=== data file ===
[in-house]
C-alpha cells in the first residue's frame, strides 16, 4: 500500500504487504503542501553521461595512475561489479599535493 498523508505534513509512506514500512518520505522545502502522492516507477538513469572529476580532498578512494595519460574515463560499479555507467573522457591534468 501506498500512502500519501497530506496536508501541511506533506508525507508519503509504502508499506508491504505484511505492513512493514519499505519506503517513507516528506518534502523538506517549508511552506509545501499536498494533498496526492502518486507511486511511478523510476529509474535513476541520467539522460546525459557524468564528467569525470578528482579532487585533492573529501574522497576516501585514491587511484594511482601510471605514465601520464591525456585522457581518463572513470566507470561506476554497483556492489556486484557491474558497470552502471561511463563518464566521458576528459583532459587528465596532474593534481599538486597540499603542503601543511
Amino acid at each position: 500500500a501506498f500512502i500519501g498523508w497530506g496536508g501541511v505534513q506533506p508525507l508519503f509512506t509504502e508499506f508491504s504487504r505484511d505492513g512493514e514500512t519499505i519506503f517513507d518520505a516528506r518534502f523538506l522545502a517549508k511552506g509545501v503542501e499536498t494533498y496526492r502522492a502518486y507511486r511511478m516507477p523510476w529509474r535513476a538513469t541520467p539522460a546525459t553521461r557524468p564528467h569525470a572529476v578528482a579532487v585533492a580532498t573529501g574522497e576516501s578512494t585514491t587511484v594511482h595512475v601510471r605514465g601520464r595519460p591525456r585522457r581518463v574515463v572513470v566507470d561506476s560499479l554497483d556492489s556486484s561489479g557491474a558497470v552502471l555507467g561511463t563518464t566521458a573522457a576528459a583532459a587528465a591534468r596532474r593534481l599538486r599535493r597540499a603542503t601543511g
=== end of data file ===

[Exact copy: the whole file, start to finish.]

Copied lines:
[in-house]
C-alpha cells in the first residue's frame, strides 16, 4: 500500500504487504503542501553521461595512475561489479599535493 498523508505534513509512506514500512518520505522545502502522492516507477538513469572529476580532498578512494595519460574515463560499479555507467573522457591534468 501506498500512502500519501497530506496536508501541511506533506508525507508519503509504502508499506508491504505484511505492513512493514519499505519506503517513507516528506518534502523538506517549508511552506509545501499536498494533498496526492502518486507511486511511478523510476529509474535513476541520467539522460546525459557524468564528467569525470578528482579532487585533492573529501574522497576516501585514491587511484594511482601510471605514465601520464591525456585522457581518463572513470566507470561506476554497483556492489556486484557491474558497470552502471561511463563518464566521458576528459583532459587528465596532474593534481599538486597540499603542503601543511
Amino acid at each position: 500500500a501506498f500512502i500519501g498523508w497530506g496536508g501541511v505534513q506533506p508525507l508519503f509512506t509504502e508499506f508491504s504487504r505484511d505492513g512493514e514500512t519499505i519506503f517513507d518520505a516528506r518534502f523538506l522545502a517549508k511552506g509545501v503542501e499536498t494533498y496526492r502522492a502518486y507511486r511511478m516507477p523510476w529509474r535513476a538513469t541520467p539522460a546525459t553521461r557524468p564528467h569525470a572529476v578528482a579532487v585533492a580532498t573529501g574522497e576516501s578512494t585514491t587511484v594511482h595512475v601510471r605514465g601520464r595519460p591525456r585522457r581518463v574515463v572513470v566507470d561506476s560499479l554497483d556492489s556486484s561489479g557491474a558497470v552502471l555507467g561511463t563518464t566521458a573522457a576528459a583532459a587528465a591534468r596532474r593534481l599538486r599535493r597540499a603542503t601543511g